Spring barley worth a try even on strong ground

21 December 2001

Spring barley worth a try even on strong ground

By Andrew Swallow

SPRING barley could substantially boost the profit of the rotation, even on farms not traditionally considered as suitable for malting barley.

That was the message of experts gathered for the launch of New Farm Crops potential malting variety Cellar last week.

"Gross margins are starting to challenge winter wheat," says Brown & Cos Simon Mountjoy. "But more importantly, growers must look at the cost/t to grow it. That is where it really starts to score."

By spreading workload it can allow growers to substantially reduce fixed costs producing a much better profit/t, he suggests (see table).

To take advantage of that will need a change in mindset on some farms, he stresses.

Many growers on stronger ground still rule the crop out, because they could not produce the 1.4% nitrogen sample required for traditional malting markets.

But with most of the market now demanding 1.65-1.85% nitrogen to meet the burgeoning world demand for lager malt, plus higher yield potential varieties and strobilurin chemistry, they could be growing spring malting barley, he says.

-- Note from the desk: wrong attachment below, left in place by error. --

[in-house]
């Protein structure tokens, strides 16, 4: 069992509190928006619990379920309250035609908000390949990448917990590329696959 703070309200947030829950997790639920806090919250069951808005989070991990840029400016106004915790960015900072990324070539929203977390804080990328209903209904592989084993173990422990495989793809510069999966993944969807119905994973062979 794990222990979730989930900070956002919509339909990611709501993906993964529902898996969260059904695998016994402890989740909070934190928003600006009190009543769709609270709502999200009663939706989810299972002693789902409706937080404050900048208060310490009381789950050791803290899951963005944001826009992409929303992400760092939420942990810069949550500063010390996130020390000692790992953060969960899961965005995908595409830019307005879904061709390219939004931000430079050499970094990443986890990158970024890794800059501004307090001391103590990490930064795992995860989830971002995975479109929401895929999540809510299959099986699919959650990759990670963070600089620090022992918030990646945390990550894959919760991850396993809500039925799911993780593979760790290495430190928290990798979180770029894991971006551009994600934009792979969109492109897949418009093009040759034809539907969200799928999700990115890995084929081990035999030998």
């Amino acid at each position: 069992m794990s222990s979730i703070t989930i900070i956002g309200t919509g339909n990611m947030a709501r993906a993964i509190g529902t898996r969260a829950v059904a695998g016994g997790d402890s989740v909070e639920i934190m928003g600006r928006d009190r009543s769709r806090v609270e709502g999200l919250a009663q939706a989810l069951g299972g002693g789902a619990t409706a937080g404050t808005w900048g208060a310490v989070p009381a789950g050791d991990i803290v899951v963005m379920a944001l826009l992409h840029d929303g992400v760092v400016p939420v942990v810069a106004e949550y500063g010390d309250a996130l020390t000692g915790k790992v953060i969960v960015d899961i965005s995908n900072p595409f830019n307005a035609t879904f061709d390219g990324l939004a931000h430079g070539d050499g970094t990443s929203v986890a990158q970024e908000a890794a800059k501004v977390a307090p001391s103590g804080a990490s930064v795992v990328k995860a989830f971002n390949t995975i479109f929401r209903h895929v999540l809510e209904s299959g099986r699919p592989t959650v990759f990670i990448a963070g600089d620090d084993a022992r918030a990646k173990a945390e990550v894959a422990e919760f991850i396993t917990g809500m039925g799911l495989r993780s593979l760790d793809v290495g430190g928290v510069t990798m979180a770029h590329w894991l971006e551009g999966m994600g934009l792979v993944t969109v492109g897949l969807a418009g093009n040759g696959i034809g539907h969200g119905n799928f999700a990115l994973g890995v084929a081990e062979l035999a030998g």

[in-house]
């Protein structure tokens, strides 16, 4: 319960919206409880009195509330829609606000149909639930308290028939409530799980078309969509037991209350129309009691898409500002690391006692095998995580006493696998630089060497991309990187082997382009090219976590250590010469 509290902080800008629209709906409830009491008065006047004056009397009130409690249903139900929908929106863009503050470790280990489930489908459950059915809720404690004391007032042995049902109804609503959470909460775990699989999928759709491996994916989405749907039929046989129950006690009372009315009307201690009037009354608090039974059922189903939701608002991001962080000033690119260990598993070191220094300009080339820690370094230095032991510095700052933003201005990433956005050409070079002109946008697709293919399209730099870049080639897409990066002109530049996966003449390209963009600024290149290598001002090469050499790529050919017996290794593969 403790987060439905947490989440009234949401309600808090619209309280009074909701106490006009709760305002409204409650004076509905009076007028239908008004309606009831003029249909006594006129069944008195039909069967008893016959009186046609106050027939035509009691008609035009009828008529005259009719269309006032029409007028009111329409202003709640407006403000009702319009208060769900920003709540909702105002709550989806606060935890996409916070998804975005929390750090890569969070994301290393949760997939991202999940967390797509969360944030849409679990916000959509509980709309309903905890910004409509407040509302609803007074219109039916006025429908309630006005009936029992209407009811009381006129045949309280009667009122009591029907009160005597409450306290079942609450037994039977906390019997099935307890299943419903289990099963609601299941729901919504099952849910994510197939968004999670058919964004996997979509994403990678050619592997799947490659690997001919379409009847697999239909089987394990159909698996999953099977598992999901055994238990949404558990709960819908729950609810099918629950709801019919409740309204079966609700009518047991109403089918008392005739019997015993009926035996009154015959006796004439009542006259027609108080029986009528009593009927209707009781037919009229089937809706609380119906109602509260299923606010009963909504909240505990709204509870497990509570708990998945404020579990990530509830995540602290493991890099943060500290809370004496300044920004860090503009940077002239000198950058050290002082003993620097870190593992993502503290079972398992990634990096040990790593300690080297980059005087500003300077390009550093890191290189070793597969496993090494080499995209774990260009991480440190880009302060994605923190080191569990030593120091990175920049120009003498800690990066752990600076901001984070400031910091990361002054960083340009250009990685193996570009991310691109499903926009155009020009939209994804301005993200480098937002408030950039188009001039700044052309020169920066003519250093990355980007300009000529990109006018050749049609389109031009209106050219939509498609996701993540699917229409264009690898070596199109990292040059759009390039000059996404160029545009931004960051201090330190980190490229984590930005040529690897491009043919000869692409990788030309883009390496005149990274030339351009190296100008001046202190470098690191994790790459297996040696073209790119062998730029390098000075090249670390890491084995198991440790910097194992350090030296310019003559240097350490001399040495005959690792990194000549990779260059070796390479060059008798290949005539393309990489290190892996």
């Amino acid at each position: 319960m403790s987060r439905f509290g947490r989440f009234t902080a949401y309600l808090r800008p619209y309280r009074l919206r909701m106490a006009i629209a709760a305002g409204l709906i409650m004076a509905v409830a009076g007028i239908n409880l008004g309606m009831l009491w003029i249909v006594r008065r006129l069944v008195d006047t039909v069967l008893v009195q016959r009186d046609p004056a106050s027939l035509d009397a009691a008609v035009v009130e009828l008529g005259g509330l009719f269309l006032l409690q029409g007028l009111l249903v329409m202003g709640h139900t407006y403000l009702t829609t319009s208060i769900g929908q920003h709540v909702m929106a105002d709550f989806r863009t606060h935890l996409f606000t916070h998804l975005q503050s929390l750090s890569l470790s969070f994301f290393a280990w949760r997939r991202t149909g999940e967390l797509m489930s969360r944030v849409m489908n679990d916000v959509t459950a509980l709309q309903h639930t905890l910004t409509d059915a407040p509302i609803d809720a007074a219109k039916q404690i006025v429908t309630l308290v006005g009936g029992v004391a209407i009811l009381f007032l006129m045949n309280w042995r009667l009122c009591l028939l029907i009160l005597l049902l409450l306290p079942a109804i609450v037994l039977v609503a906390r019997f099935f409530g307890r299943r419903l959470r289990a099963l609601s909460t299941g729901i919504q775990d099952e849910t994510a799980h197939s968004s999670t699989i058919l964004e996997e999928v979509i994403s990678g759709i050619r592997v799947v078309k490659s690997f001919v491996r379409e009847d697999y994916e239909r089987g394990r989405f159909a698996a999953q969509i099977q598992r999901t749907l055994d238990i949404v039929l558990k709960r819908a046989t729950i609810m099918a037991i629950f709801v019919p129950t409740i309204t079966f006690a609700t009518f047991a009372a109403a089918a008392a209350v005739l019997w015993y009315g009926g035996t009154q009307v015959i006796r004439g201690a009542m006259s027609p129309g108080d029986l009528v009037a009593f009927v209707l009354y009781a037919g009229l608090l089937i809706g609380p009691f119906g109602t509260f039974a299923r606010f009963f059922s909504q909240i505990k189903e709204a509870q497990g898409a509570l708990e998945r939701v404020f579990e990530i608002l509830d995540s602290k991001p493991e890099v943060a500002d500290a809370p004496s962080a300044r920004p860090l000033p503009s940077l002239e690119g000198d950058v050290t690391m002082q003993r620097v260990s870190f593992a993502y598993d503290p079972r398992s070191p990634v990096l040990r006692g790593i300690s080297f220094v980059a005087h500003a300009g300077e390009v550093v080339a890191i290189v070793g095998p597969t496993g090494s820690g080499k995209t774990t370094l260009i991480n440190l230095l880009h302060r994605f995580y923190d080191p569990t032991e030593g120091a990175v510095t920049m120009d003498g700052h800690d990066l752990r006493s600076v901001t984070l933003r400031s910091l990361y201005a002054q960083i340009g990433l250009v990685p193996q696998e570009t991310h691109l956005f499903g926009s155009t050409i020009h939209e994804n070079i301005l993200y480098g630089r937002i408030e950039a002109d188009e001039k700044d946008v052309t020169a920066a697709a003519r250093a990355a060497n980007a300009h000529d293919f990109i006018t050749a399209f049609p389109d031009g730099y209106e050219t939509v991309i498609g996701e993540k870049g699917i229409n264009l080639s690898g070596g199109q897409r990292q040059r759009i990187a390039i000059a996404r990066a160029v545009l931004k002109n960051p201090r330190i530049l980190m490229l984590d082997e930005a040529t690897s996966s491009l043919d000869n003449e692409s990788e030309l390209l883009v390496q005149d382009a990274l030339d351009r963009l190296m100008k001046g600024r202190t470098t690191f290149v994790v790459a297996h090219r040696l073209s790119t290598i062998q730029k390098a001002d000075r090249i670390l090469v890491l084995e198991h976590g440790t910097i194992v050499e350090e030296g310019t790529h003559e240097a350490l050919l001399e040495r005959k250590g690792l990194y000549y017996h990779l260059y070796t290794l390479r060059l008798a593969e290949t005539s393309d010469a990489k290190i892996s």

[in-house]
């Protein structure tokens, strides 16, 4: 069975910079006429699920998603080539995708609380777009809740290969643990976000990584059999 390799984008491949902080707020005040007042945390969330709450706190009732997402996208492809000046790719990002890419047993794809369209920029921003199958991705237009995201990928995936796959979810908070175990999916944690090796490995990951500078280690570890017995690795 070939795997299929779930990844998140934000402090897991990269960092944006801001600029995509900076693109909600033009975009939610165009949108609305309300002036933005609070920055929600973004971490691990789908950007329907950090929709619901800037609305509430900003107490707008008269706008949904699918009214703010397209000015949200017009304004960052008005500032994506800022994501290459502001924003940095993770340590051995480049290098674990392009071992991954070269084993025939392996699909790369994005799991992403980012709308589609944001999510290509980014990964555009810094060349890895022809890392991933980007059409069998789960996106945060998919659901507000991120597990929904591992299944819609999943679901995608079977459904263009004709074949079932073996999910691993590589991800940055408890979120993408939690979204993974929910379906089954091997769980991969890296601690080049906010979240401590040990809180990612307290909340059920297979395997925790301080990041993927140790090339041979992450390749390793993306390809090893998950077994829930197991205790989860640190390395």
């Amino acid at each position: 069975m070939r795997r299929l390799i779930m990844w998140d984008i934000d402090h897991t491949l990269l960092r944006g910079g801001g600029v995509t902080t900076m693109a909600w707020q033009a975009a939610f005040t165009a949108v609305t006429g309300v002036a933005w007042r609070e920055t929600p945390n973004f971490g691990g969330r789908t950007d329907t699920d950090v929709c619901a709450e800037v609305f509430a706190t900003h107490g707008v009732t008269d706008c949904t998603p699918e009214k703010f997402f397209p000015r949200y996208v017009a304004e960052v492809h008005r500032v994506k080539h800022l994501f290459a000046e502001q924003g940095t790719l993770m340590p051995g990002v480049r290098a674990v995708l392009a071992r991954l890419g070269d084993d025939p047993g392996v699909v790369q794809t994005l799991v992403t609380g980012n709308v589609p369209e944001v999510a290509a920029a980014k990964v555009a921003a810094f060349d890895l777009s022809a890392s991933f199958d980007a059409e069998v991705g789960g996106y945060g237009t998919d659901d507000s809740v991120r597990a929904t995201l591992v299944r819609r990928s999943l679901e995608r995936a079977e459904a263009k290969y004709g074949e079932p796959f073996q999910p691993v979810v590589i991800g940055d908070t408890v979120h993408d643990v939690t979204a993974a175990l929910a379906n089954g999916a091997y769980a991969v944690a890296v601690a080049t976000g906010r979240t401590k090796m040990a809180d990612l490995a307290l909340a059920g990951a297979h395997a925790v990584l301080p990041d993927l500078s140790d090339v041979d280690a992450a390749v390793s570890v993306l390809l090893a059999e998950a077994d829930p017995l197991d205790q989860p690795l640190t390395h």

"These new spring cropping techniques can solve the constraints of machinery and labour that many farms are now coming up against." In an extreme that could mean moving to continuous spring barley cropping, or perhaps a winter wheat, spring barley and set-aside rotation, he says.

Winter wheat Spring barley

Output 9.3t/ha at £75/t = 697 6.9t/ha at £80/t = 544

Income (inc aid) 904 764

Var costs 247 156

GM (inc aid) 657 608

Labour/power 309 210

Total costs* 835 638

Profit/ha 70 90

*Includes £37/ha property, £37/ha other, £99/ha rent and finance (£106 for wheat) and £99/ha drawings.

Source: Brown & Co.

Cellar goes commercial

Cellar spring barley was provisionally placed on the Recommended List last year, but this is the first year the seed has been available commercially. "There is enough for a 10% market share, so there should be plenty of seed about," says New Farm Crops Gary Mills Thomas. It has provisional IOB approval for both England and Scotland and offers 3% extra yield and earlier maturity than Optic.

"Maturity is similar to Chariot," adds colleague Simon Phillips. "In Scotland that would be 4-5 days earlier than Optic, or 2-3 days in England."

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